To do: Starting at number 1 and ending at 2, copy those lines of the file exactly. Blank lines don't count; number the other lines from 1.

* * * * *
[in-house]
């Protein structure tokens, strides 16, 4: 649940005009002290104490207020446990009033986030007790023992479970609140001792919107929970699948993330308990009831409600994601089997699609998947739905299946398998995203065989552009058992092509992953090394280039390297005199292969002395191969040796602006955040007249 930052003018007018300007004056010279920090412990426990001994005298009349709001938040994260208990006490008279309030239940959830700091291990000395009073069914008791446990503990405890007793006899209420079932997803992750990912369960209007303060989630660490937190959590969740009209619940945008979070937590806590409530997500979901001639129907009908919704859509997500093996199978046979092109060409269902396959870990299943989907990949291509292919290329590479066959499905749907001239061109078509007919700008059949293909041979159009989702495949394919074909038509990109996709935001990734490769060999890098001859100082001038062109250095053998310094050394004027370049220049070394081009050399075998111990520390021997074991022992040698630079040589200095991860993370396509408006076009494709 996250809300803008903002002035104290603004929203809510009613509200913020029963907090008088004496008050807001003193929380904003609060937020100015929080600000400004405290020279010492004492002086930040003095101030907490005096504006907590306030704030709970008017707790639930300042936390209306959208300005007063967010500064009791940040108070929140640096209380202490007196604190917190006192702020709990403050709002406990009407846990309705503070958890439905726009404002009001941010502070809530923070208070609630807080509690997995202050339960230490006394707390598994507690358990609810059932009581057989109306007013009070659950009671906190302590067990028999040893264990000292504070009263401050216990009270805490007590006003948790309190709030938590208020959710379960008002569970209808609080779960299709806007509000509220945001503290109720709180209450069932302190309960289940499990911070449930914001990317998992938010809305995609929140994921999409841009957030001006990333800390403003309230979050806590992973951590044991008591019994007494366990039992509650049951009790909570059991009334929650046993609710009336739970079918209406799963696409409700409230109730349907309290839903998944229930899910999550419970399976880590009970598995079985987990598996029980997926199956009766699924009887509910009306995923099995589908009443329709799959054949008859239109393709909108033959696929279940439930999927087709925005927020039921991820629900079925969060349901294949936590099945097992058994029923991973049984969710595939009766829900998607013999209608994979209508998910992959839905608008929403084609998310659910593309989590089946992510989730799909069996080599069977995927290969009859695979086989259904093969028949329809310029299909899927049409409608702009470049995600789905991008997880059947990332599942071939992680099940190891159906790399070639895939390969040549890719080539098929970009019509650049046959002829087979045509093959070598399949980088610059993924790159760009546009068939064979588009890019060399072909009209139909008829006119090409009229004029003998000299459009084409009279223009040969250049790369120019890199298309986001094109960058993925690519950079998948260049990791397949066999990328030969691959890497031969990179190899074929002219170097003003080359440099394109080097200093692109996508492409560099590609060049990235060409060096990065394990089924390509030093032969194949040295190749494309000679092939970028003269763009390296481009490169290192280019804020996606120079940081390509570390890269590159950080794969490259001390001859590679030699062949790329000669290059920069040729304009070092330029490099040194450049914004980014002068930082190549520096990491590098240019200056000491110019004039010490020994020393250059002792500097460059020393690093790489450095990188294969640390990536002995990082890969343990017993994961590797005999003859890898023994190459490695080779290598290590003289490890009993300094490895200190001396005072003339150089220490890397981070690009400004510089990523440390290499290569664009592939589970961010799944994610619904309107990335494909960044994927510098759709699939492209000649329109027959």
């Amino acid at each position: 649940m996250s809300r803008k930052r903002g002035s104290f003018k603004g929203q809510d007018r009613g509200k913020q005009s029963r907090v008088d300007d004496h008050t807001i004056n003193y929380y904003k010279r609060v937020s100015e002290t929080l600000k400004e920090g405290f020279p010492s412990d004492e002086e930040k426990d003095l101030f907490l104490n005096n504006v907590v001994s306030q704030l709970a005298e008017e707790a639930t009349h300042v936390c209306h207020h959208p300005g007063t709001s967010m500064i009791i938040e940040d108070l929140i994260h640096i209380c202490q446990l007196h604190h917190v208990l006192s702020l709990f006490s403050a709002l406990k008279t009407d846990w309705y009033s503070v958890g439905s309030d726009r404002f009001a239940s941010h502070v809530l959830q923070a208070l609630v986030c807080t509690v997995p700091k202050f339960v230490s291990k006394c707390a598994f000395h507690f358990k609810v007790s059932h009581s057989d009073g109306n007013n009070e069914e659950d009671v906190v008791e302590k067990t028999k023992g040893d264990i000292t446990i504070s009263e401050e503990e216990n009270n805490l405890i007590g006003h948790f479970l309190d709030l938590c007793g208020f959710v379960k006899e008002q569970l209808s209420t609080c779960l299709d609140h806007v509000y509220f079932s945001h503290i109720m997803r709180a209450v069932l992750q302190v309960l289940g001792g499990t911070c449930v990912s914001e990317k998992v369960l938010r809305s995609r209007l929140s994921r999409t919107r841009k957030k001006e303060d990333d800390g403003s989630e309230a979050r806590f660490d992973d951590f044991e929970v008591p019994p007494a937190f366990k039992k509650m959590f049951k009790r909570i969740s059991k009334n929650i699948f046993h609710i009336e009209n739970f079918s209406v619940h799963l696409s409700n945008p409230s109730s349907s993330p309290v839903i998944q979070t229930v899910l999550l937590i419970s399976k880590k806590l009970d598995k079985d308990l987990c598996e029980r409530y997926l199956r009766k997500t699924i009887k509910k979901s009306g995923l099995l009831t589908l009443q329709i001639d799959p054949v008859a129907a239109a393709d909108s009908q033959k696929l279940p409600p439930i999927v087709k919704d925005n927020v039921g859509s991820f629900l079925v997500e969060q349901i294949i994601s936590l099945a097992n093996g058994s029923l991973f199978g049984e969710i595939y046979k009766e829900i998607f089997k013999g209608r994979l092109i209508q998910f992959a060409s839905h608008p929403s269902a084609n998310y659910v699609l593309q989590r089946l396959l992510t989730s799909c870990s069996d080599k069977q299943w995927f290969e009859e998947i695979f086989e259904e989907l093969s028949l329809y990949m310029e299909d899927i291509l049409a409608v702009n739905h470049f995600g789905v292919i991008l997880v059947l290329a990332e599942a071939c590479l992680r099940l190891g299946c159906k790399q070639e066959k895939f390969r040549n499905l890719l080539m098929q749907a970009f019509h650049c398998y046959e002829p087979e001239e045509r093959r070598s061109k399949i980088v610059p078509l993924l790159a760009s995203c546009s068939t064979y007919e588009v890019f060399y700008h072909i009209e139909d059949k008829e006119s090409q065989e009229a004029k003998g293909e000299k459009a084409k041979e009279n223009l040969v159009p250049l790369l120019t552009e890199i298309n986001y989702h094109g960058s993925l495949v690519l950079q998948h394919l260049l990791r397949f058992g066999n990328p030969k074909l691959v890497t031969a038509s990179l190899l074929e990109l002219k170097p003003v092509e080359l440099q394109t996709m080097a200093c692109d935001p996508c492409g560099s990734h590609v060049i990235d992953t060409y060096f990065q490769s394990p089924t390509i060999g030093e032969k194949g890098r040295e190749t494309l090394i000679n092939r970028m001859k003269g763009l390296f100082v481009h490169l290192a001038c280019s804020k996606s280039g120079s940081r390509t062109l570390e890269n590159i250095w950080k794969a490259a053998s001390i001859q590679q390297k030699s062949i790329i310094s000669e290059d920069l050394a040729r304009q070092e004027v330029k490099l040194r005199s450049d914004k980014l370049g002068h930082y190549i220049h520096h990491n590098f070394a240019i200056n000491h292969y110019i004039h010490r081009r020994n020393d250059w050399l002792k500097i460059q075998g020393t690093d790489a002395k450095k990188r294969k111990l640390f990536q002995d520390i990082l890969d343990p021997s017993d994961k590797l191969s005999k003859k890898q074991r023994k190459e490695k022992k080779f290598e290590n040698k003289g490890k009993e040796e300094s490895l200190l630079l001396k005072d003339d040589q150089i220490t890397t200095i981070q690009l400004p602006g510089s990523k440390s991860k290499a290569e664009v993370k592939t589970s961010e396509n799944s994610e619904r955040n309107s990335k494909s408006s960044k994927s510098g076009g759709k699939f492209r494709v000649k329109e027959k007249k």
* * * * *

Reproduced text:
[in-house]
């Protein structure tokens, strides 16, 4: 649940005009002290104490207020446990009033986030007790023992479970609140001792919107929970699948993330308990009831409600994601089997699609998947739905299946398998995203065989552009058992092509992953090394280039390297005199292969002395191969040796602006955040007249 930052003018007018300007004056010279920090412990426990001994005298009349709001938040994260208990006490008279309030239940959830700091291990000395009073069914008791446990503990405890007793006899209420079932997803992750990912369960209007303060989630660490937190959590969740009209619940945008979070937590806590409530997500979901001639129907009908919704859509997500093996199978046979092109060409269902396959870990299943989907990949291509292919290329590479066959499905749907001239061109078509007919700008059949293909041979159009989702495949394919074909038509990109996709935001990734490769060999890098001859100082001038062109250095053998310094050394004027370049220049070394081009050399075998111990520390021997074991022992040698630079040589200095991860993370396509408006076009494709 996250809300803008903002002035104290603004929203809510009613509200913020029963907090008088004496008050807001003193929380904003609060937020100015929080600000400004405290020279010492004492002086930040003095101030907490005096504006907590306030704030709970008017707790639930300042936390209306959208300005007063967010500064009791940040108070929140640096209380202490007196604190917190006192702020709990403050709002406990009407846990309705503070958890439905726009404002009001941010502070809530923070208070609630807080509690997995202050339960230490006394707390598994507690358990609810059932009581057989109306007013009070659950009671906190302590067990028999040893264990000292504070009263401050216990009270805490007590006003948790309190709030938590208020959710379960008002569970209808609080779960299709806007509000509220945001503290109720709180209450069932302190309960289940499990911070449930914001990317998992938010809305995609929140994921999409841009957030001006990333800390403003309230979050806590992973951590044991008591019994007494366990039992509650049951009790909570059991009334929650046993609710009336739970079918209406799963696409409700409230109730349907309290839903998944229930899910999550419970399976880590009970598995079985987990598996029980997926199956009766699924009887509910009306995923099995589908009443329709799959054949008859239109393709909108033959696929279940439930999927087709925005927020039921991820629900079925969060349901294949936590099945097992058994029923991973049984969710595939009766829900998607013999209608994979209508998910992959839905608008929403084609998310659910593309989590089946992510989730799909069996080599069977995927290969009859695979086989259904093969028949329809310029299909899927049409409608702009470049995600789905991008997880059947990332599942071939992680099940190891159906790399070639895939390969040549890719080539098929970009019509650049046959002829087979045509093959070598399949980088610059993924790159760009546009068939064979588009890019060399072909009209139909008829006119090409009229004029003998000299459009084409009279223009040969250049790369120019890199298309986001094109960058993925690519950079998948260049990791397949066999990328030969691959890497031969990179190899074929002219170097003003080359440099394109080097200093692109996508492409560099590609060049990235060409060096990065394990089924390509030093032969194949040295190749494309000679092939970028003269763009390296481009490169290192280019804020996606120079940081390509570390890269590159950080794969490259001390001859590679030699062949790329000669290059920069040729304009070092330029490099040194450049914004980014002068930082190549520096990491590098240019200056000491110019004039010490020994020393250059002792500097460059020393690093790489450095990188294969640390990536002995990082890969343990017993994961590797005999003859890898023994190459490695080779290598290590003289490890009993300094490895200190001396005072003339150089220490890397981070690009400004510089990523440390290499290569664009592939589970961010799944994610619904309107990335494909960044994927510098759709699939492209000649329109027959």